Aunt Epp’s Guide for Life: The Miscellaneous Musings of a Victorian Lady

Because the story I’m currently most inspired to work on is set in Victorian times, I pulled a few hefty history books from the shelf at the library for researching purposes. While I was standing there, a little book caught my eye; it was tiny compared to the volumes of history that surrounded it, but its title stood out to me. Aunt Epp’s Guide for Life: The Miscellaneous Musings of a Victorian Lady.

I grabbed it, and was drawn in by the fact that in it were notes of advice written by a woman who lived around the period  one of my books is set. It’s a firsthand account of how a woman might have thought then- or so I assumed. But instead of the sweet, prim notes that I expected, it’s full of blunt and sometimes hilarious advice on everything from Aphrodisiacs to Food to Wrinkles. Following are some of my favorite bits and pieces of advice, most of which are either outrageous or funny (to me, anyway).

Advice For Life: Always keep an open mind and open bowels. Close the one and you become a bore; close both and you become a dead bore.”

Apples: … An apple on the table will never cause discord and will make you the apple of the eater’s eye. Crush them into a cider and he will drink from no cup but yours and will love you like Solomon. After that the lovesick man is yours for life.”

Austen, Effects of Jane Austen on Intelligent Adults: You can tell from Miss Austen’s letters to her sister Cassandra and others, new published, why she would never be a great writer. … Miss  Austen is devoid of imagination, for she writes with her head, not from her soul, and from the relatively undisturbed routines of her family life.  In this she is elegant, ironic and witty, writing excellent English, and the best that may be said of her in these regards is that she is so much better than the tedious Mrs Gaskell.”

Baldness: To cure a man’s hairlessness the best treatment is the least liked by the bald party. You must obtain fresh hen(poop) at the end of each day; heat it just enough, but not so as to dry it out, and spread it on a rag, which should then be clapped hard onto the bald patch, or the entire pate, and kept there for as long as possible.”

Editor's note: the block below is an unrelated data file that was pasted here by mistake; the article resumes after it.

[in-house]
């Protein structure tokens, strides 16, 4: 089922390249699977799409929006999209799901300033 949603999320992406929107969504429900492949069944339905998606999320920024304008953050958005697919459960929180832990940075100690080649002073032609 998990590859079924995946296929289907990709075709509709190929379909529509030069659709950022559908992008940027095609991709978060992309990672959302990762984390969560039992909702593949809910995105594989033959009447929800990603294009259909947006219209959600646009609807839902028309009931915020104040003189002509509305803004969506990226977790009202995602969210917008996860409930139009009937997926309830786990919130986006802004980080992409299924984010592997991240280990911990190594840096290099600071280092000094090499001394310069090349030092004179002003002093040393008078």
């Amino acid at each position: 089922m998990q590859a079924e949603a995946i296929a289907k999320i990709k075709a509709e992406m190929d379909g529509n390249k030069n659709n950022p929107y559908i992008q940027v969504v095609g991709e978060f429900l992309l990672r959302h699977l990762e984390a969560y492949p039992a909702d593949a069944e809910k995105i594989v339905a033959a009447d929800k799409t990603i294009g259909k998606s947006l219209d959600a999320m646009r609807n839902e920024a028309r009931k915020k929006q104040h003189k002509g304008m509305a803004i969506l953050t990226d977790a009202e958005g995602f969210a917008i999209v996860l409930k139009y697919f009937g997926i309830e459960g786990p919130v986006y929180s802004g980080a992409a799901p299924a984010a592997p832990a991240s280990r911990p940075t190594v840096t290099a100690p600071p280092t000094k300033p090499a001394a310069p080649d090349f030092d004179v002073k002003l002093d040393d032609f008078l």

Baptism: It is said that if an infant fails to cry at its baptism, even when it feels the cold water, it is unlikely to live long. This is a superstition, but to be on the safe side keep a small pin between your finger and thumb, and at the moment of wetting the head, if the infant still does not cry, then give it a good prick to make sure it does.”

Childbirth: If it is a girl, you should cut it (the umbilical chord) short, as this will determine the length of her tongue, and you would do well by her to ensure that she does not turn into one of those long-tongued gossips, feared and eschewed by all.”

‘The fart is a fine old friend to man
It gives the  body ease
It warms the blankets
And chloroforms the fleas’ ”

Golfers: Never marry one.”

“Health: You must follow those patterns that suit you best and you should pay heed to such universal advice as is given on these matters: mainly, it is good to rise early, eat regularly, partake of fruits and vegetables, drink much water, chew your food well, exercise daily, be active in the open air each day, even for a short time, and always allow fresh air into your room s by keeping the windows open both top and bottom, even in winter.”